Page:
1. Technology tool selection

Both of the high performing technology teams that I work with greatly value the opinion of the technology professionals within their teams. They employ the best people and have trust in their recommendations as to which tools and methods will achieve the desired outcomes. A team can hardly expect to be high performing if the people within it are forced to work with outdated or ineffective tools and approaches. Yes, it can sometimes be difficult for large federal government technology environments to adhere to the recommendations of their technologist in regards to best practice tools and methodologies. If this is the case then an organization needs to accept average performance from their teams; the very best technology professionals will leave those environments for teams that understand and act on their professional advice.

 

 

 

“They will reject candidates until they find the one”

 

 

 

 

 

  1.   Slow to hire, fast to fire

As already mentioned, the two most high performing technology teams that I work with are extremely choosy as to who they let in. Even if they have a burning need to expand their delivery capability to meet deadlines, they’ll still wait until a high-quality technology professional is found. They won’t settle on an average new team member just to put a bum on a seat.  They will reject applicants until they find the one who will complement and enhance their team’s capabilities.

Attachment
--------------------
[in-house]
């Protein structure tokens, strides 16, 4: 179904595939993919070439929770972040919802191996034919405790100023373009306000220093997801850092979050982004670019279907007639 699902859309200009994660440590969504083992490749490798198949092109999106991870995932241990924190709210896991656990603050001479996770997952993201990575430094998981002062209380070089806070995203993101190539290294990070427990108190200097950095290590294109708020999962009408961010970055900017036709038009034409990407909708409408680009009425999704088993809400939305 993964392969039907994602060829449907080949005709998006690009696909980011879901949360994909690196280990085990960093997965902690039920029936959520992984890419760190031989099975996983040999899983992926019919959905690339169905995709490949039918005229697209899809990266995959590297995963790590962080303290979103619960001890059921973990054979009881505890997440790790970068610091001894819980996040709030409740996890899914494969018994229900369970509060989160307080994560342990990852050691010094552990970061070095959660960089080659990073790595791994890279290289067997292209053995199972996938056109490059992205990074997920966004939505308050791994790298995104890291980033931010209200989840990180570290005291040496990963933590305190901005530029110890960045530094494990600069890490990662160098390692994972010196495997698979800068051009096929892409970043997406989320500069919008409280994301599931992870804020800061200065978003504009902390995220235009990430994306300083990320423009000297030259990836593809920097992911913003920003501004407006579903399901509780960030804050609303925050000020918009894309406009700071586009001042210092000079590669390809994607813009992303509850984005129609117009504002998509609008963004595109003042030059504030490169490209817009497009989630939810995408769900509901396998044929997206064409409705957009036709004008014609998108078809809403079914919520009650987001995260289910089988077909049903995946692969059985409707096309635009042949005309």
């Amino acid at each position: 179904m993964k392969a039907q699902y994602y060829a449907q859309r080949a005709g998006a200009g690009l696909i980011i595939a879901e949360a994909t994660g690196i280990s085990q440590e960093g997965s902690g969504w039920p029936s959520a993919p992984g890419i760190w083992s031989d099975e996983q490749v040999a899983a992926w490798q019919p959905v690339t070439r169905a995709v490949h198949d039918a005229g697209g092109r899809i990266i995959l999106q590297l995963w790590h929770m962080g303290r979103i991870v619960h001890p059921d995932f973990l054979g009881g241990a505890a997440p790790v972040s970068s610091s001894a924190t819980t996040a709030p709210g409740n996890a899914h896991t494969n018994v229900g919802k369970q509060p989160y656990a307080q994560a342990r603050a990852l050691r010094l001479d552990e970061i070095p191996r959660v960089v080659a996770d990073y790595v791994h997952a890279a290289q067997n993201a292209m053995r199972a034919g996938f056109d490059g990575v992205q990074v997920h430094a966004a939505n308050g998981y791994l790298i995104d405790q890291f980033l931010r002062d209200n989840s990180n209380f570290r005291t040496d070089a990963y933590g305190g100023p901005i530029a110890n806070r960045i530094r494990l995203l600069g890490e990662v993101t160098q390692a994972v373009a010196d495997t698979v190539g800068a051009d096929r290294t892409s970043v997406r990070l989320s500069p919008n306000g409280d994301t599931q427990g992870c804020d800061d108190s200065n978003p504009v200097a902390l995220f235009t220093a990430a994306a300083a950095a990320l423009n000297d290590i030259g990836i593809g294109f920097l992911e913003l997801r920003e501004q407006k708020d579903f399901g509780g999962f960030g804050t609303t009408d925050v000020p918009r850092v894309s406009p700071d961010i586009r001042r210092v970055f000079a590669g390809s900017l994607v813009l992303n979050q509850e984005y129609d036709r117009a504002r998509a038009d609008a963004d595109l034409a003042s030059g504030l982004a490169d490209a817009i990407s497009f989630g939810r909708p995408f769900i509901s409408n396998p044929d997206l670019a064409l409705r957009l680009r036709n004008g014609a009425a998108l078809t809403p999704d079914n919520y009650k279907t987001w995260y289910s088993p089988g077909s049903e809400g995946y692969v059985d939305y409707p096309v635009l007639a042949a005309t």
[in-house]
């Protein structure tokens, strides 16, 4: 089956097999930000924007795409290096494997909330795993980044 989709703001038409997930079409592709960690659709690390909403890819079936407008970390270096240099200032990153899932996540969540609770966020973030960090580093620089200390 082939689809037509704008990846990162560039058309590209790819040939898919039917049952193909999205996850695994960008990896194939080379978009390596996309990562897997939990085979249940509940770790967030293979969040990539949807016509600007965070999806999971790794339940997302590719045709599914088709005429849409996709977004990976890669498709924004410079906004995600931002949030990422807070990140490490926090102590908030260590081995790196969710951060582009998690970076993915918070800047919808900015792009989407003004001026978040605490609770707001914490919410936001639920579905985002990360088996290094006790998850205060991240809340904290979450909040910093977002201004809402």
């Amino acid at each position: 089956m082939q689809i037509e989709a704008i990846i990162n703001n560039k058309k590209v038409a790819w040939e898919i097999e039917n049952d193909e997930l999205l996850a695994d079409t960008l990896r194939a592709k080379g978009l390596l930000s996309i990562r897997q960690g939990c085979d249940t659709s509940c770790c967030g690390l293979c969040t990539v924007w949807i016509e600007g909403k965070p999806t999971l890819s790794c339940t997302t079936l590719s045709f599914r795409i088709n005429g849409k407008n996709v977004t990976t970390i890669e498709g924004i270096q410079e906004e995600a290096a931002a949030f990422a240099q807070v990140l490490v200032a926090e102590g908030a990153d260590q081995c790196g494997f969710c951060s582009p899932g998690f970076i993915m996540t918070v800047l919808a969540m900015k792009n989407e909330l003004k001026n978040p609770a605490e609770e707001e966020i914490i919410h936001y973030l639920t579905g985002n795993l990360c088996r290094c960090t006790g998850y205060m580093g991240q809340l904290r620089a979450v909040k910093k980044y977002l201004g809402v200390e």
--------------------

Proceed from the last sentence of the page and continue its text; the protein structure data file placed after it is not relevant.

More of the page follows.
Inversely, as soon as a team member proves to have a negative impact on the high performing teams they will be exited. Whether it be a personality conflict within the team that threatens morale or lower than expected technology output quality, the high performing teams will exit a low, or even average, performing individual.

A high performing team remains such only through protecting and maintaining a high performing ethos at the expense of all else.

 

  1. Passion

Passion within team members is one of the key traits sought by high performing technology team leaders. The key thing they seek in new team members is a demonstrated passion for technology. This usually means people who follow their own technology interests outside of work hours. Some might simply be doing self-study after hours to keep abreast of developments within their technology niche, but generally this isn’t enough. The best technology professionals are developing projects in their own time for their own interests. It may be that they have built commercial apps that are selling online, or they’re into embedded circuit robotics programming or 3D printing in their garage. The best technologists will have many historical personal projects that they can describe with enthusiasm. These are the people sought by the highest quality technology teams.